• 1

    Lawrence C, Olson JA, 1986. Birefringent hemozoin identifies malaria. Am J Clin Pathol 86 :360–363.

  • 2

    Romagosa C, Menendez C, Ismail MR, Quintó L, Ferrer B, Alonso PL, Ordi J, 2004. Polarisation microscopy increases the sensitivity of hemozoin and Plasmodium detection in the histological assessment of placental malaria. Acta Trop 90 :277–284.

    • Search Google Scholar
    • Export Citation
  • 3

    Mendelow BV, Lyons C, Nhlangothi P, Tana M, Munster M, Wypkema E, Liebowitz L, Marshall L, Scott S, Coetzer TL, 1999. Automated malaria detection by depolarization of laser light. Br J Haematol 104 :499–503.

    • Search Google Scholar
    • Export Citation
  • 4

    Kramer B, Grobusch MP, Suttorp N, Neukammer J, Rinneberg H, 2001. Relative frequency of malaria pigment-carrying monocytes of nonimmune and semi-immune patients from flow cytometric depolarized side scatter. Cytometry 45 :133–140.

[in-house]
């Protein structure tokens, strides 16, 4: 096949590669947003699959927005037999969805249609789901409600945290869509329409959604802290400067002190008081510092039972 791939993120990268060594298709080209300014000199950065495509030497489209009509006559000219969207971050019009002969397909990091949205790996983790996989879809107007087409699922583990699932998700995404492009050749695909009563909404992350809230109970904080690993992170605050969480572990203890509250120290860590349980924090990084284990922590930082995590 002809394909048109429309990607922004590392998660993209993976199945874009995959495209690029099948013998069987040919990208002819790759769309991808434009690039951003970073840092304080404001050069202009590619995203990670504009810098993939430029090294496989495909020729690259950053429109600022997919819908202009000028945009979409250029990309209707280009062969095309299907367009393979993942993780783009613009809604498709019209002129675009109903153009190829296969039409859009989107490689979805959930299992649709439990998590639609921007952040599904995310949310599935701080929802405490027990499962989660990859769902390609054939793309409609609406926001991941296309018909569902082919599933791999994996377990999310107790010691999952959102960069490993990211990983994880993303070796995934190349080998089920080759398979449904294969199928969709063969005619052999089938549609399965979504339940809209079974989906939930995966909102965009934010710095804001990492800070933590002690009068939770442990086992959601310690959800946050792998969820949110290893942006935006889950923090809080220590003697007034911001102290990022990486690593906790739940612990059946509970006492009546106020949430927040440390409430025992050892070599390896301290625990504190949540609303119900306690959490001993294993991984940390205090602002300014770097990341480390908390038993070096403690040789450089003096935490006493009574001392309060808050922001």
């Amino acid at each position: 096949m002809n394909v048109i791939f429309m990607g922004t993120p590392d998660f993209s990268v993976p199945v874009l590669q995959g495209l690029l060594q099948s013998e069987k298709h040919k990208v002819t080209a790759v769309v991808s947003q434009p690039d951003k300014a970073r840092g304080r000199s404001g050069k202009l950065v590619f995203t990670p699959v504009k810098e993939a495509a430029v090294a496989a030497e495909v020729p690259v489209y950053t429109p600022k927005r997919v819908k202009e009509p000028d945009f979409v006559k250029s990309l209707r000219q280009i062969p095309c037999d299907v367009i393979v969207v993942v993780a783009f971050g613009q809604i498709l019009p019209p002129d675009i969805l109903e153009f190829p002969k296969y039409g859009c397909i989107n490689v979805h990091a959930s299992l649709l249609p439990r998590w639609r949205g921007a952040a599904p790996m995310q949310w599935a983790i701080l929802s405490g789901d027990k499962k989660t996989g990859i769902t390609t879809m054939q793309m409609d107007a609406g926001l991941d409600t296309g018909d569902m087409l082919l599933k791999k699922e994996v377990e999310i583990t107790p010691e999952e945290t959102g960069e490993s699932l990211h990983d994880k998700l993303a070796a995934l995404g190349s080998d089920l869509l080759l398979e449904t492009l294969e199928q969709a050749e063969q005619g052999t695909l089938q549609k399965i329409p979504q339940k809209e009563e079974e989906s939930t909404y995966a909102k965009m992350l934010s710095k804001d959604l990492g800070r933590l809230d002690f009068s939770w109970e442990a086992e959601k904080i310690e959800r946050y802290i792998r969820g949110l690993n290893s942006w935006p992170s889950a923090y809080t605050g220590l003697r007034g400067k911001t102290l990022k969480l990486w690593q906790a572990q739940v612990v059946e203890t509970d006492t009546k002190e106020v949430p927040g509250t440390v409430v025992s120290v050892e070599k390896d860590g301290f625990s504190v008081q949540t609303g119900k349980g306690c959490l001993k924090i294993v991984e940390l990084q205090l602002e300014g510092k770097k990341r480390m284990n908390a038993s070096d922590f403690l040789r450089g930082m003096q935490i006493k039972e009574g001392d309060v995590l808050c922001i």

• Search Google Scholar
    • Export Citation
  • 5

    Maude RJ, Koh GC, Silamut K, 2008. Taking photographs with a microscope. Am J Trop Med Hyg 79 :471–472.

 
 
 
 
 
 
 
 
 
 
 
 
 
 
 
 
 
 
 

 

 

 

A Simplified, Low-Cost Method for Polarized Light Microscopy

View More View Less
  • 1 Centre for Tropical Diseases, Nuffield Department of Clinical Medicine, John Radcliffe Hospital, Oxford, United Kingdom; Mahidol-Oxford Tropical Medicine Research Unit, Faculty of Tropical Medicine, Mahidol University, Bangkok, Thailand
Restricted access

Malaria pigment is an intracellular inclusion body that appears in blood and tissue specimens on microscopic examination and can help in establishing the diagnosis of malaria. In simple light microscopy, it can be difficult to discern from cellular background and artifacts. It has long been known that if polarized light microscopy is used, malaria pigment can be much easier to distinguish. However, this technique is rarely used because of the need for a relatively costly polarization microscope. We describe a simple and economical technique to convert any standard light microscope suitable for examination of malaria films into a polarization microscope.

Author Notes

Reprint requests: Richard J. Maude, Mahidol-Oxford Tropical Medicine Research Unit, Faculty of Tropical Medicine Mahidol University, Third Floor, 60th Anniversary Chalermprakiat Building, 420/6 Ratchawithi Road, Ratchathewi District, Bangkok 10400, Thailand, E-mail: richardmaude@gmail.com.
Save